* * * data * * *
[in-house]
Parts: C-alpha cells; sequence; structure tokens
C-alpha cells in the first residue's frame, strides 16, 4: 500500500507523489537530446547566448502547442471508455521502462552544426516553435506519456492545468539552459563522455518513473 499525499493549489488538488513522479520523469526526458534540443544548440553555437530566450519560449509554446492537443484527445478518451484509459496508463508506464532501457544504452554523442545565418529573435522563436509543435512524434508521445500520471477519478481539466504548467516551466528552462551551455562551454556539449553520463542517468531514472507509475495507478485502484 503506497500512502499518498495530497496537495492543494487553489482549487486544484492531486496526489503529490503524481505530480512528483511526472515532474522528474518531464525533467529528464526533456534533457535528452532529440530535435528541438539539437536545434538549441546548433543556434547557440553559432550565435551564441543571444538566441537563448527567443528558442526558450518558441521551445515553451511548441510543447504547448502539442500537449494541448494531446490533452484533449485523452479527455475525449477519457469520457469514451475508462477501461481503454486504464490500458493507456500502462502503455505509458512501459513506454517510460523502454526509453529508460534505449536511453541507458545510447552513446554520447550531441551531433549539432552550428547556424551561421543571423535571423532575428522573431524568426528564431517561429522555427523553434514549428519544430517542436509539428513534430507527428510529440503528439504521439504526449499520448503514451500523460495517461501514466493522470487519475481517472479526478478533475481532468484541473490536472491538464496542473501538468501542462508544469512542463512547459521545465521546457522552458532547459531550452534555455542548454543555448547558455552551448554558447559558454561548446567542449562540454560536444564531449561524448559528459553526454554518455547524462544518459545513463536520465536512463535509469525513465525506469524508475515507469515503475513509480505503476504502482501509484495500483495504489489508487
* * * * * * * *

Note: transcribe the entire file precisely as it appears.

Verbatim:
[in-house]
Parts: C-alpha cells; sequence; structure tokens
C-alpha cells in the first residue's frame, strides 16, 4: 500500500507523489537530446547566448502547442471508455521502462552544426516553435506519456492545468539552459563522455518513473 499525499493549489488538488513522479520523469526526458534540443544548440553555437530566450519560449509554446492537443484527445478518451484509459496508463508506464532501457544504452554523442545565418529573435522563436509543435512524434508521445500520471477519478481539466504548467516551466528552462551551455562551454556539449553520463542517468531514472507509475495507478485502484 503506497500512502499518498495530497496537495492543494487553489482549487486544484492531486496526489503529490503524481505530480512528483511526472515532474522528474518531464525533467529528464526533456534533457535528452532529440530535435528541438539539437536545434538549441546548433543556434547557440553559432550565435551564441543571444538566441537563448527567443528558442526558450518558441521551445515553451511548441510543447504547448502539442500537449494541448494531446490533452484533449485523452479527455475525449477519457469520457469514451475508462477501461481503454486504464490500458493507456500502462502503455505509458512501459513506454517510460523502454526509453529508460534505449536511453541507458545510447552513446554520447550531441551531433549539432552550428547556424551561421543571423535571423532575428522573431524568426528564431517561429522555427523553434514549428519544430517542436509539428513534430507527428510529440503528439504521439504526449499520448503514451500523460495517461501514466493522470487519475481517472479526478478533475481532468484541473490536472491538464496542473501538468501542462508544469512542463512547459521545465521546457522552458532547459531550452534555455542548454543555448547558455552551448554558447559558454561548446567542449562540454560536444564531449561524448559528459553526454554518455547524462544518459545513463536520465536512463535509469525513465525506469524508475515507469515503475513509480505503476504502482501509484495500483495504489489508487